The average driver spends a minimum of 70 days a year sitting in their car while on company business. This is despite that fact that the same survey reveals that annual business mileage has dropped by more than 10% to just over 14,000 miles.
The growing problem of congestion is costing UK businesses millions of pounds in wasted productivity, the report produced by Bank of Scotland Vehicle Finance found. Its annual report, now in its sixth year, gives a snapshot into the thinking of today’s fleet drivers and this year’s report received a record 10,000 responses.
It sought views on public transport, the environment, speed limits and duty of care, including mobile phone use in cars.
The survey also revealed that despite spending so long in their vehicles, most drivers would never use public transport. Three-quarters of respondents said they would never dream of taking a bus on a business trip and more than a third said catching a train was out of the question.
The train is only used occasionally by just over half of those surveyed, with cost and the possibility of delays deterring many.
A total of 80% of employers are not actively encouraging their staff to use alternative transport, it found.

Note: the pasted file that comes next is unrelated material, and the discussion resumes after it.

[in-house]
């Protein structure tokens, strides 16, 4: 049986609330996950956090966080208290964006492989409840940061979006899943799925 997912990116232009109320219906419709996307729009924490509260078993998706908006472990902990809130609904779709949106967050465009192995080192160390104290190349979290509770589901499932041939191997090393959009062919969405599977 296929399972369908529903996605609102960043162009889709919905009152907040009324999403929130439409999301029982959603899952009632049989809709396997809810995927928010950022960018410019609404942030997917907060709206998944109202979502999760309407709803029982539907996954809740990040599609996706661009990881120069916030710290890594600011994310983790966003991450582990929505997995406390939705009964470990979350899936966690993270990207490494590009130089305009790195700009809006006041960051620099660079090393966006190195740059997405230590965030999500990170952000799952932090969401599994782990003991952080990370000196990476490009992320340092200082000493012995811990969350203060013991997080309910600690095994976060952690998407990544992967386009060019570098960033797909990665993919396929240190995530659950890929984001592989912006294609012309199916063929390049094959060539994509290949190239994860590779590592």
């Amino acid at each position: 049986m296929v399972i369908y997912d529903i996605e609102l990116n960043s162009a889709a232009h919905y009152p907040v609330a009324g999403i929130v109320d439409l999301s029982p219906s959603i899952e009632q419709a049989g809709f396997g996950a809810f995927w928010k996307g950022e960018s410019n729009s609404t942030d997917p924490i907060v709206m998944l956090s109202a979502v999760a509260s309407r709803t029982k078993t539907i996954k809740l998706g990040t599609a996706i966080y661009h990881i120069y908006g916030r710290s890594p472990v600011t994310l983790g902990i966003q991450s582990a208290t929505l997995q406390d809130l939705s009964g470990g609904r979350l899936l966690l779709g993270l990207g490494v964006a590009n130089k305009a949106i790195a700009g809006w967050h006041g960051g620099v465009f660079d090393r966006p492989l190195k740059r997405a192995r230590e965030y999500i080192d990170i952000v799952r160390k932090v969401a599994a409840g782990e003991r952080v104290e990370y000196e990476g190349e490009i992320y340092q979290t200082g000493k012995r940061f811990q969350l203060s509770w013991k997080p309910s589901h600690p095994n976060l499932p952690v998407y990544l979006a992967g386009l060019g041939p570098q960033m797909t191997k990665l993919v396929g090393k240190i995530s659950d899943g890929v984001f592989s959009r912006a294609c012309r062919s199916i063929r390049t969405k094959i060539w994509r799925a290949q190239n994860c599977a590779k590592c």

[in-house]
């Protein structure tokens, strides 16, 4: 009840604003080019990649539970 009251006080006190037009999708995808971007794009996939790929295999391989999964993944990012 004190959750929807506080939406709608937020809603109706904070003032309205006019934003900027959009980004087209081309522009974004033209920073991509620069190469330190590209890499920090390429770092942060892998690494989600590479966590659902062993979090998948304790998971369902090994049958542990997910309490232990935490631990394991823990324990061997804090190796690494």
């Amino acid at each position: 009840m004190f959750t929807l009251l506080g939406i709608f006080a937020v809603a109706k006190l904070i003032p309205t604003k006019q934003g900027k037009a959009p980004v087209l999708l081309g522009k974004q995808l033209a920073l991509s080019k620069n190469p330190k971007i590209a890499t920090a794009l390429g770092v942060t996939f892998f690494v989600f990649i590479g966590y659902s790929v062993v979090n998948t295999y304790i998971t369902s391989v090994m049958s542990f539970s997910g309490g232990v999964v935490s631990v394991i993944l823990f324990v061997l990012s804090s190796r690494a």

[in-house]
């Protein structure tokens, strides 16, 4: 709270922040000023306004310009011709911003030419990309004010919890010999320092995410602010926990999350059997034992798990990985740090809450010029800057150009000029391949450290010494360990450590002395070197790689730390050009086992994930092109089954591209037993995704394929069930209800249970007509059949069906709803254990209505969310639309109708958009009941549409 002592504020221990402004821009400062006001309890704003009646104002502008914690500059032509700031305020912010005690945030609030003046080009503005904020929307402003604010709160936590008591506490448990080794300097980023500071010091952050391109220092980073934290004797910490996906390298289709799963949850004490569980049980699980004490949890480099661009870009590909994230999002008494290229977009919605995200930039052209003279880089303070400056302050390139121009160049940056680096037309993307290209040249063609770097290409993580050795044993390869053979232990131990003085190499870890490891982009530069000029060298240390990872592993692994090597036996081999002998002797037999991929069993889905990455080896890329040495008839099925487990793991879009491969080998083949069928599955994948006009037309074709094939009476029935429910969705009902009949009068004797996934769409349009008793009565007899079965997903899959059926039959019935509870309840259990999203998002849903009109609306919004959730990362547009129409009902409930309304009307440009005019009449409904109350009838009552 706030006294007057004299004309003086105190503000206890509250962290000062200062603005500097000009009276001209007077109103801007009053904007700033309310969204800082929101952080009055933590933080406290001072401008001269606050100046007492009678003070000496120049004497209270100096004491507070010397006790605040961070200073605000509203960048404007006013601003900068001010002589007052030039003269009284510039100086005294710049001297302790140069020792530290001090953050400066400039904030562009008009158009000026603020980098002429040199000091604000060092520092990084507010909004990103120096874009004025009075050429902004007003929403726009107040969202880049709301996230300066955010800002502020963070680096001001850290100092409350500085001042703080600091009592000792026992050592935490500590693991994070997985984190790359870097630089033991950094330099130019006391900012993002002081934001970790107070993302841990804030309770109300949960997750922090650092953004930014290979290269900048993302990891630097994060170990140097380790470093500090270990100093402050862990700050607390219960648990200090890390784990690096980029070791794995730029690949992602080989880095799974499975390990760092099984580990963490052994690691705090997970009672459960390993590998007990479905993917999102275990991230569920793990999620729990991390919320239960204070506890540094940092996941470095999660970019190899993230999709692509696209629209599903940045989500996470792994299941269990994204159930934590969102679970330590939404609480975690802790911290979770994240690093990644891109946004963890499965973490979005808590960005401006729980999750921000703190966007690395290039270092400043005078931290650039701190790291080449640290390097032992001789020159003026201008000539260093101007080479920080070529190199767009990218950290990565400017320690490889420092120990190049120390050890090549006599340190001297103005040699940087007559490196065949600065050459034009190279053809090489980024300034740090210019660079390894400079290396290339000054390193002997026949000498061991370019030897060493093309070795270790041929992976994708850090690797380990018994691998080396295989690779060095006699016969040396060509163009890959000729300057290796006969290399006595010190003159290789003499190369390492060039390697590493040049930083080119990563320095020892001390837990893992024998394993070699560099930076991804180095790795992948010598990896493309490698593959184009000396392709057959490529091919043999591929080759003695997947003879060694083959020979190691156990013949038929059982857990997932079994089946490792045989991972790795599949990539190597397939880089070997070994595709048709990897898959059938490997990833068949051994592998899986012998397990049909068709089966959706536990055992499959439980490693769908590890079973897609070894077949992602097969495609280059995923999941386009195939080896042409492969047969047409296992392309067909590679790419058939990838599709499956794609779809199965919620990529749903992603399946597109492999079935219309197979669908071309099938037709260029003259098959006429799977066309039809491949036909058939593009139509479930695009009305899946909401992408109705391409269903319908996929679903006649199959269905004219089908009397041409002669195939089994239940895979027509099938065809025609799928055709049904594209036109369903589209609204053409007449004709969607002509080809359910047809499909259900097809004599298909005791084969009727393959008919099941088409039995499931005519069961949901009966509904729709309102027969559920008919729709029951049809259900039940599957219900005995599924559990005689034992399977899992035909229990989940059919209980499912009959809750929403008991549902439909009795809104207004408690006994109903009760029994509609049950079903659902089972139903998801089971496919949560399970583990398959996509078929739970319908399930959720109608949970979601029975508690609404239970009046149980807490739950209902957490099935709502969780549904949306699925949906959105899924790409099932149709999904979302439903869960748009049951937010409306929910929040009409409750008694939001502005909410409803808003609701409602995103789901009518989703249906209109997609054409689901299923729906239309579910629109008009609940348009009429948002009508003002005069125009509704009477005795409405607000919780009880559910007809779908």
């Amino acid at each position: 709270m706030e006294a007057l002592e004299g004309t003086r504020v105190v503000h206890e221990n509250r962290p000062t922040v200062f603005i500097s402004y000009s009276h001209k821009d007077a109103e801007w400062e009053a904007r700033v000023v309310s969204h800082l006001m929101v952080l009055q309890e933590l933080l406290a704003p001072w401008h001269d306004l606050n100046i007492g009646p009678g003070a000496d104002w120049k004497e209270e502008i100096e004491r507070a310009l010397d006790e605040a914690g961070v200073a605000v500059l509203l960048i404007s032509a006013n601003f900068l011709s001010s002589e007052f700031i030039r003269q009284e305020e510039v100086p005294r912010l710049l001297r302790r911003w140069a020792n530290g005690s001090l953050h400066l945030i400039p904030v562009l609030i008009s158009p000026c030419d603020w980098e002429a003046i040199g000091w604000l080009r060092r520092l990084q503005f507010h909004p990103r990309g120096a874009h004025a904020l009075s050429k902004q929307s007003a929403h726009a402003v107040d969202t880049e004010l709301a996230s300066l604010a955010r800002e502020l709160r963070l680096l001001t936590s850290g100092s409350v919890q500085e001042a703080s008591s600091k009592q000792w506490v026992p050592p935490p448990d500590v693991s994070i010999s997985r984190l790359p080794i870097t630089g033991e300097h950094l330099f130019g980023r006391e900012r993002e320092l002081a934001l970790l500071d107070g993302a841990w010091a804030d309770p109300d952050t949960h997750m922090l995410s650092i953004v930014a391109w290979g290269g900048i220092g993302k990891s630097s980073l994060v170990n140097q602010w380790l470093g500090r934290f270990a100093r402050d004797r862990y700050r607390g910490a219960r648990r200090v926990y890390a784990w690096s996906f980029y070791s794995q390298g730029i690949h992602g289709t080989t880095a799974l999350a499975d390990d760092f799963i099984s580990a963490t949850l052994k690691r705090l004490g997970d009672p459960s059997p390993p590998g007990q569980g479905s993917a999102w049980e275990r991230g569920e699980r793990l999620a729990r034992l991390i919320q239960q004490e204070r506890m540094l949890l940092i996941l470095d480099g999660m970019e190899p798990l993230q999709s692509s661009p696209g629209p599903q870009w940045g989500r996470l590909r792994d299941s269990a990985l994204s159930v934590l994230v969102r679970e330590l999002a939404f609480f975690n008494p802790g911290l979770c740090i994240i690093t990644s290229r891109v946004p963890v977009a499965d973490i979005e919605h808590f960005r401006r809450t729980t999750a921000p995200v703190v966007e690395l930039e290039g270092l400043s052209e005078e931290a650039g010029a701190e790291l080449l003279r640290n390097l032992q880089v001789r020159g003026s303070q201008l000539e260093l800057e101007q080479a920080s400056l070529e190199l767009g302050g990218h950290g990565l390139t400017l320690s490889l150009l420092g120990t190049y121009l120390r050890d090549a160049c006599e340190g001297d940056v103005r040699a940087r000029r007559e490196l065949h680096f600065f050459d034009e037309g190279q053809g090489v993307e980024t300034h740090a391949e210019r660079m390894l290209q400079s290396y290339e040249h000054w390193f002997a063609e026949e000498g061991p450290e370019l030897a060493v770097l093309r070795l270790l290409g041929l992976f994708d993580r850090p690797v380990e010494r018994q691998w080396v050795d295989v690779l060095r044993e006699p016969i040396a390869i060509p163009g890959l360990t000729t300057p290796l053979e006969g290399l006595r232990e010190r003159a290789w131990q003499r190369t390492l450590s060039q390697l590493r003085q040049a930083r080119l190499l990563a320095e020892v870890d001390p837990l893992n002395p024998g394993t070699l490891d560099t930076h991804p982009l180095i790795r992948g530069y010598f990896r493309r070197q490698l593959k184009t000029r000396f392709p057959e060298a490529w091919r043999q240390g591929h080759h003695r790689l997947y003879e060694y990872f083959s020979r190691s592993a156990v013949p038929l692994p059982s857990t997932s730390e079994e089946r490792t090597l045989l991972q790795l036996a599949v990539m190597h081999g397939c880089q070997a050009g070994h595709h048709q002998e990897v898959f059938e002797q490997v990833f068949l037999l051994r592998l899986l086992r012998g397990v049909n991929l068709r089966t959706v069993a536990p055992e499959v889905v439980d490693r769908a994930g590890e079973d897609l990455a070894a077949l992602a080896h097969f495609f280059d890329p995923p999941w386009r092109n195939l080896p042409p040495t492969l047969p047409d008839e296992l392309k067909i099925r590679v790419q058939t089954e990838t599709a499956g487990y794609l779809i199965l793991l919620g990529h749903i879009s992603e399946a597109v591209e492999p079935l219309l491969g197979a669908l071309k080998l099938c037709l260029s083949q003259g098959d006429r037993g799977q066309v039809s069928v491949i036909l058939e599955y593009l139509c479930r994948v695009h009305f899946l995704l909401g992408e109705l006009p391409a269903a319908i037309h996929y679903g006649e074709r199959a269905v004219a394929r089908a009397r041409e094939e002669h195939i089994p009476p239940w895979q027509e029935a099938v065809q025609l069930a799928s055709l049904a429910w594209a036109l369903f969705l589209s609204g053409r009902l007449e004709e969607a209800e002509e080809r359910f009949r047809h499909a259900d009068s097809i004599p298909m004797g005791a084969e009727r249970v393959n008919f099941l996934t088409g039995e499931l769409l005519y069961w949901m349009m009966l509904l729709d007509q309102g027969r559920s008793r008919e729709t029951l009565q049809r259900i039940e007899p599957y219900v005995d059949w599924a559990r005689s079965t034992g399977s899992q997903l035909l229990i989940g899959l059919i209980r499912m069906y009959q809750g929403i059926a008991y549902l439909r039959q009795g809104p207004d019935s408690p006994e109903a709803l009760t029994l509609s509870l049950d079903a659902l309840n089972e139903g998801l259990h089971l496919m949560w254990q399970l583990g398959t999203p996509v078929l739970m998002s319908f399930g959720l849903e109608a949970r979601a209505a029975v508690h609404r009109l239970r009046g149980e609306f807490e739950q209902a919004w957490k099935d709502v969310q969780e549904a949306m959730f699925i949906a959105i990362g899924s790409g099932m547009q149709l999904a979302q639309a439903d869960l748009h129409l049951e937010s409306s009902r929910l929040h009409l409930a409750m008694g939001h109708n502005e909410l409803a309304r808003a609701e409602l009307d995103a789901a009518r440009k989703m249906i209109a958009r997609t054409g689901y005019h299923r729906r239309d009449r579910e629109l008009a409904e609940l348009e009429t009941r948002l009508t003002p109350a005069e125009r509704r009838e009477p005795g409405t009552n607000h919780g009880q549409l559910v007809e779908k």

Sean Bingham, director of new business at Bank of Scotland Vehicle, said: “There is a clear lack of direction when it comes to encouraging alternative modes of transport. Firms need to adopt a more flexible approach when it comes to travel arrangements.”
Growing concern about the environment was also evident, with 90% of respondents saying they have or would consider opting for a dual-fuel vehicle, up from 36% last year.
But when asked if their company encouraged the use of alternatively-fuelled vehicles, only 16% said they did. A vehicle’s fuel economy has also become a bigger concern when choosing a company car, topping the list along with safety. In last year’s survey, fuel economy was ranked fourth.
Mr Bingham added: “With the new advisory fuel rates coming into effect earlier this year, it is no surprise that more and more drivers are now paying closer attention to the fuel economy of their vehicle.
“Increasing congestion on Britain’s roads and ever-increasing business pressures inevitably result in lower mpgs being achieved than those published by the manufacturers.
“In effect, the new figures are too low as HMRC has refused to take into account these factors despite strong evidence to the contrary.”